- 8.White P, Chant D, Edwards N, Townsend C, Waghorn G (2005) Prevalence of intellectual disability and comorbid mental illness in an Australian community sample. Aust NZJ Psychiatry 39:395–400Google Scholar
- 14.Mulryan N, Gibbons P, O’Connor A (2002) Infanticide and child murder—admission to the Central Mental Hospital 1850–2000. Ir J Psychol Med 19:8–12Google Scholar
- 16.Smith C (1990) The Central Mental Hospital, Dundrum, Dublin. In: Bluglass R, Bowden P (eds) Principles and practice of forensic psychiatry. Churchill Livingstone, Edinburgh, pp 1351–1353Google Scholar
- 17.Fuller Torrey E, Miller J (2001) The invisible plague: the rise of mental illness from 1750 to the present. Rutgers University Press, NJGoogle Scholar
- 21.Anonymous (1861) Increase in insanity. Am J Insanity 18:95Google Scholar
- 22.Tuke DH (1894) Increase of insanity in Ireland. J Ment Sci 40:549–558Google Scholar
- 26.Conley CA (1995) No pedestals: women and violence in late nineteenth century Ireland. J Soc Hist 28:801–808Google Scholar
- 28.Jones G (1999) The campaign against tuberculosis in Ireland, 1899–1914. In: Malcolm E, Jones G (eds) Medicine, disease and the State in Ireland, 1650–1940. Cork University Press, Cork, pp 158–176Google Scholar
- 30.Lyons FSL (1985) Ireland since the famine. Fontana, LondonGoogle Scholar
- 32.Scull AT (1979) Museums of madness: the social organization of insanity in nineteenth-century England. Allen Lane, LondonGoogle Scholar
- 33.Walsh D, Daly A (2004) Mental illness in Ireland 1750–2002: reflections on the rise and fall of institutional care. Health Research Board, DublinGoogle Scholar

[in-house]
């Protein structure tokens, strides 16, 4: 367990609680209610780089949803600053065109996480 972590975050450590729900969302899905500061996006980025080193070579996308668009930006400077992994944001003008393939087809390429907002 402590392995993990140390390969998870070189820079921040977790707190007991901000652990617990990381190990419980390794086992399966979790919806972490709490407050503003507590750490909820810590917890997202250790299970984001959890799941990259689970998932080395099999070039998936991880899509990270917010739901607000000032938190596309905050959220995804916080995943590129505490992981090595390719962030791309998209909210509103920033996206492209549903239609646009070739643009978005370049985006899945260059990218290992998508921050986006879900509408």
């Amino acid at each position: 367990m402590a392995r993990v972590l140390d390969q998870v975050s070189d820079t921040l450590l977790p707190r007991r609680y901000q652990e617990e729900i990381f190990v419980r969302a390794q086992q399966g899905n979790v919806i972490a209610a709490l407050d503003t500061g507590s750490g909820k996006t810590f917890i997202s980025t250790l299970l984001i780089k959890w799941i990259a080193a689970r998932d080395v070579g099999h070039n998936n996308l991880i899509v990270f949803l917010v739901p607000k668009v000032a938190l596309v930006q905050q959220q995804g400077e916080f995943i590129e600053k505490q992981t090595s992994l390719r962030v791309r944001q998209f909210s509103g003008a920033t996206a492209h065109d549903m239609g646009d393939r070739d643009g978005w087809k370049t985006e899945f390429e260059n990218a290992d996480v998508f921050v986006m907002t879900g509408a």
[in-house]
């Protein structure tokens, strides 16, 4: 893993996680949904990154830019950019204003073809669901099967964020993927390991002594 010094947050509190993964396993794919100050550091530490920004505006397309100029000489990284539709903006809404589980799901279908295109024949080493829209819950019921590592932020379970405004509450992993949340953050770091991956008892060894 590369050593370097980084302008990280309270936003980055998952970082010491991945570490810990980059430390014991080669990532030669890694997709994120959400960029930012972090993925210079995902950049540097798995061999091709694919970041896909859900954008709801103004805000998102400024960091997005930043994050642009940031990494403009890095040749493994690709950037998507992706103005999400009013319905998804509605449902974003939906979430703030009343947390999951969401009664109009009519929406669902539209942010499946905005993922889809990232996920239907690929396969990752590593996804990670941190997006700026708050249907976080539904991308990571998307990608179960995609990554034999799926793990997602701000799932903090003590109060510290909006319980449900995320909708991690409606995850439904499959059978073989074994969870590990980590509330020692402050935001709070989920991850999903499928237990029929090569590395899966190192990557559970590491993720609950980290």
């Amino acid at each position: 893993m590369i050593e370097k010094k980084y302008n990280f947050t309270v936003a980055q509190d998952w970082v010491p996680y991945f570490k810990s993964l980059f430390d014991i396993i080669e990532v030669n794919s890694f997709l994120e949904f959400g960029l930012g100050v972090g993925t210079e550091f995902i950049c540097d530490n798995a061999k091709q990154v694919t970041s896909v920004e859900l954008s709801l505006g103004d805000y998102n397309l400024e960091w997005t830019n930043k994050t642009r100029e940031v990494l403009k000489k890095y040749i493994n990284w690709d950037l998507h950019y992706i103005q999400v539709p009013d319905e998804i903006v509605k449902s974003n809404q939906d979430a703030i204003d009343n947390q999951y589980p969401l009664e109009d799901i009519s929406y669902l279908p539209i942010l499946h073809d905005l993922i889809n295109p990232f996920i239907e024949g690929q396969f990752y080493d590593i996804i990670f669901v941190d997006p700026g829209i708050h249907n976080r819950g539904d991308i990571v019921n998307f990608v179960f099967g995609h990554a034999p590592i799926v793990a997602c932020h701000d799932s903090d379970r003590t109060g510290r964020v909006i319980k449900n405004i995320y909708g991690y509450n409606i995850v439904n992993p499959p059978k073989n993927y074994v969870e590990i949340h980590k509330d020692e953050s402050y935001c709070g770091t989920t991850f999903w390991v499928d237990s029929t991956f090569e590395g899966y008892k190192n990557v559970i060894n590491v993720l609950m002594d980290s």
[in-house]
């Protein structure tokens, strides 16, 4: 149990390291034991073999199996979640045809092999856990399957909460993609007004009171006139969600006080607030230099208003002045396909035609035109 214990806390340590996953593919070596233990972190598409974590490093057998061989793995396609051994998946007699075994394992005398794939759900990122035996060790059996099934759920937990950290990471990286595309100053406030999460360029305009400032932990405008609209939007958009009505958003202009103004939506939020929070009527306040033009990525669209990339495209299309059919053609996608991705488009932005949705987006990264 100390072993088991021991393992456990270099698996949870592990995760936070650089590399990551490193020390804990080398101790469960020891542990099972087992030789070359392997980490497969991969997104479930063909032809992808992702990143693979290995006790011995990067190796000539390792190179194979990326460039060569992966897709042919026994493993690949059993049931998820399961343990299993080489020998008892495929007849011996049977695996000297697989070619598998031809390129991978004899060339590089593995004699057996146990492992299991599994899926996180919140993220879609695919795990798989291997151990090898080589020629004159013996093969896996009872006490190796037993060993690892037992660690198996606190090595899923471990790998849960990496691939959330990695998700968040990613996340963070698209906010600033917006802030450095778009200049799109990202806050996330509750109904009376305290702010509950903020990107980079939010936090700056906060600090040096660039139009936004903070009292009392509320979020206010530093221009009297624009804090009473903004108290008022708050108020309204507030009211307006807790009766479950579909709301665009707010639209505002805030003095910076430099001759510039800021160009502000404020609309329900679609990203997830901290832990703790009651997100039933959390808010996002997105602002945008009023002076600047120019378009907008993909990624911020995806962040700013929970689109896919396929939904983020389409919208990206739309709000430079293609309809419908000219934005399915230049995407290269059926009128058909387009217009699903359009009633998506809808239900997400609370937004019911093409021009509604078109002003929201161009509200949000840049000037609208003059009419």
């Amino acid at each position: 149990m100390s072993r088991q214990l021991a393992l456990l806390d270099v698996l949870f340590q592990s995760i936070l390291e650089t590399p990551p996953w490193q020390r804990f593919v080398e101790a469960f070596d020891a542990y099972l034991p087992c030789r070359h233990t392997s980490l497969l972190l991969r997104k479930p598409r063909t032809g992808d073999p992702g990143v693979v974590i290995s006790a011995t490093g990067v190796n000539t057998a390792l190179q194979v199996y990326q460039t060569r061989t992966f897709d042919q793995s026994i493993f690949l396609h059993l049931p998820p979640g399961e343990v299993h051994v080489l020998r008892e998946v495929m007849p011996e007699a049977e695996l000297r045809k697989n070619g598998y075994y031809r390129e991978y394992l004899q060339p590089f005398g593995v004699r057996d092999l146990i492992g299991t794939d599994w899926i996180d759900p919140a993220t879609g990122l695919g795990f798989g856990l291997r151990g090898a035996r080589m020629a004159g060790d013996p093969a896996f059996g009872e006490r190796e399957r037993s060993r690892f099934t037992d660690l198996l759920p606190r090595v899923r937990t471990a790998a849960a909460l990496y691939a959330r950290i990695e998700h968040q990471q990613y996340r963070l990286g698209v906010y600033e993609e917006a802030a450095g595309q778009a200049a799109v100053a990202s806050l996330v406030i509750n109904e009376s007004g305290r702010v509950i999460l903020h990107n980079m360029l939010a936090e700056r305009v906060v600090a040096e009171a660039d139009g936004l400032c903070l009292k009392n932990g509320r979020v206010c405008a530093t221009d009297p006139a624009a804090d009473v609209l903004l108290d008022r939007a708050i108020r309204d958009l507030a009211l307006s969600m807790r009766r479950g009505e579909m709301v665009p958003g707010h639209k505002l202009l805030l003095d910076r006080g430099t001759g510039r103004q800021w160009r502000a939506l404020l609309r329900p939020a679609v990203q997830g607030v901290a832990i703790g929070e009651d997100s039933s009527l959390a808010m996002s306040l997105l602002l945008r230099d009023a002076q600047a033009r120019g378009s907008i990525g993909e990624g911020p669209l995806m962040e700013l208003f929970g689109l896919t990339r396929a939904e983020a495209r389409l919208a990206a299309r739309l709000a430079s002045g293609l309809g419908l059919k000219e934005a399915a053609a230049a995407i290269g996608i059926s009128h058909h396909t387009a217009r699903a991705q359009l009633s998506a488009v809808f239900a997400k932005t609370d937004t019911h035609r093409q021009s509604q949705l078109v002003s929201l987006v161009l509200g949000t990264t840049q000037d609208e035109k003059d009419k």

- 34.Ireland WW (1885) The blot upon the brain. Bell & Bradfute, EdinburghGoogle Scholar
- 35.Inspectors of Lunatics (1894) Special report from the Inspectors of Lunatics to the Chief Secretary: alleged increasing prevalence of insanity in Ireland. Her Majesty’s Stationery Office, DublinGoogle Scholar
- 36.Gladstone D (1996) The changing dynamic of institutional care: The Western Counties Idiot Asylum, 1864–1914. In: Wright D, Digby A (eds) From idiocy to mental deficiency: historical perspectives on people with learning disabilities (studies in the social history of medicine). Routledge, London, pp 134–160Google Scholar
- 37.Jackson M (1996) Institutional provision for the feeble-minded in Edwardian England: Sandlebridge and the scientific morality of permanent care. In: Wright D, Digby A (eds) From idiocy to mental deficiency: historical perspectives on people with learning disabilities (studies in the social history of medicine). Routledge, London, pp 161–183Google Scholar
- 38.Egan M (2006) The ‘manufacture’ of mental defectives: Why the number of mental defectives increased in Scotland, 1857–1939. In: Dale P, Melling J (eds) Mental illness and learning disability: finding a place for mental disorder in the United Kingdom (Routledge studies in the social history of medicine). Routledge, London, pp 131–153Google Scholar
- 39.Finnane P (1981) Insanity and the insane in post-famine Ireland. Croon Helm, LondonGoogle Scholar